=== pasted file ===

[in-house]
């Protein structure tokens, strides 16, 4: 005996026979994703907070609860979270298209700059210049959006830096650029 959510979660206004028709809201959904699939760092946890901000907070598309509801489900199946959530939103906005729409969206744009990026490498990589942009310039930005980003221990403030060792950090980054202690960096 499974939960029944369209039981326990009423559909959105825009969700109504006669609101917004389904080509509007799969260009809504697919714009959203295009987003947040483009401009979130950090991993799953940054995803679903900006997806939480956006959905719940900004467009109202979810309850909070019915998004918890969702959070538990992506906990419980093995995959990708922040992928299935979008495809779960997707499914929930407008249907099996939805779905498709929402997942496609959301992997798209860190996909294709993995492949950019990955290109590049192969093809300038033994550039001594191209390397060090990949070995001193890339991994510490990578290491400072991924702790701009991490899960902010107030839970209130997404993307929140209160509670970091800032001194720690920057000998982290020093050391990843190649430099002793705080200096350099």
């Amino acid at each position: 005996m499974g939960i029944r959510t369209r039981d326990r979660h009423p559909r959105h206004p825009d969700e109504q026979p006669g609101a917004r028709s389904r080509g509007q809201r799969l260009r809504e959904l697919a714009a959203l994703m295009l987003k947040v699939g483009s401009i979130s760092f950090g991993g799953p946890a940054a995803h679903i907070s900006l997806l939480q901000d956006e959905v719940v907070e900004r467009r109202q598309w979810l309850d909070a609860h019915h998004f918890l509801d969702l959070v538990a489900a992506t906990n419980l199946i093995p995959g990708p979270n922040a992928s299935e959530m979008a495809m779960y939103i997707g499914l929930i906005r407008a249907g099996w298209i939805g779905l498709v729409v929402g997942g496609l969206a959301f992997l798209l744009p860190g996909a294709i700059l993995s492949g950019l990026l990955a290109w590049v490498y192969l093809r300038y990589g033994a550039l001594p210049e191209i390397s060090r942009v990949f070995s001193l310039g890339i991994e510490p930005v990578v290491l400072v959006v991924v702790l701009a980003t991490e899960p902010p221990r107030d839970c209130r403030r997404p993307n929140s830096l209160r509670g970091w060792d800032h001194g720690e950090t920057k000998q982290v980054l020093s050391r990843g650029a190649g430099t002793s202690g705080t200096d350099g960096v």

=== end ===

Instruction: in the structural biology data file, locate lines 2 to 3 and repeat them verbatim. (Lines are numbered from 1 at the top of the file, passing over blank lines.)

């Protein structure tokens, strides 16, 4: 005996026979994703907070609860979270298209700059210049959006830096650029 959510979660206004028709809201959904699939760092946890901000907070598309509801489900199946959530939103906005729409969206744009990026490498990589942009310039930005980003221990403030060792950090980054202690960096 499974939960029944369209039981326990009423559909959105825009969700109504006669609101917004389904080509509007799969260009809504697919714009959203295009987003947040483009401009979130950090991993799953940054995803679903900006997806939480956006959905719940900004467009109202979810309850909070019915998004918890969702959070538990992506906990419980093995995959990708922040992928299935979008495809779960997707499914929930407008249907099996939805779905498709929402997942496609959301992997798209860190996909294709993995492949950019990955290109590049192969093809300038033994550039001594191209390397060090990949070995001193890339991994510490990578290491400072991924702790701009991490899960902010107030839970209130997404993307929140209160509670970091800032001194720690920057000998982290020093050391990843190649430099002793705080200096350099």
């Amino acid at each position: 005996m499974g939960i029944r959510t369209r039981d326990r979660h009423p559909r959105h206004p825009d969700e109504q026979p006669g609101a917004r028709s389904r080509g509007q809201r799969l260009r809504e959904l697919a714009a959203l994703m295009l987003k947040v699939g483009s401009i979130s760092f950090g991993g799953p946890a940054a995803h679903i907070s900006l997806l939480q901000d956006e959905v719940v907070e900004r467009r109202q598309w979810l309850d909070a609860h019915h998004f918890l509801d969702l959070v538990a489900a992506t906990n419980l199946i093995p995959g990708p979270n922040a992928s299935e959530m979008a495809m779960y939103i997707g499914l929930i906005r407008a249907g099996w298209i939805g779905l498709v729409v929402g997942g496609l969206a959301f992997l798209l744009p860190g996909a294709i700059l993995s492949g950019l990026l990955a290109w590049v490498y192969l093809r300038y990589g033994a550039l001594p210049e191209i390397s060090r942009v990949f070995s001193l310039g890339i991994e510490p930005v990578v290491l400072v959006v991924v702790l701009a980003t991490e899960p902010p221990r107030d839970c209130r403030r997404p993307n929140s830096l209160r509670g970091w060792d800032h001194g720690e950090t920057k000998q982290v980054l020093s050391r990843g650029a190649g430099t002793s202690g705080t200096d350099g960096v």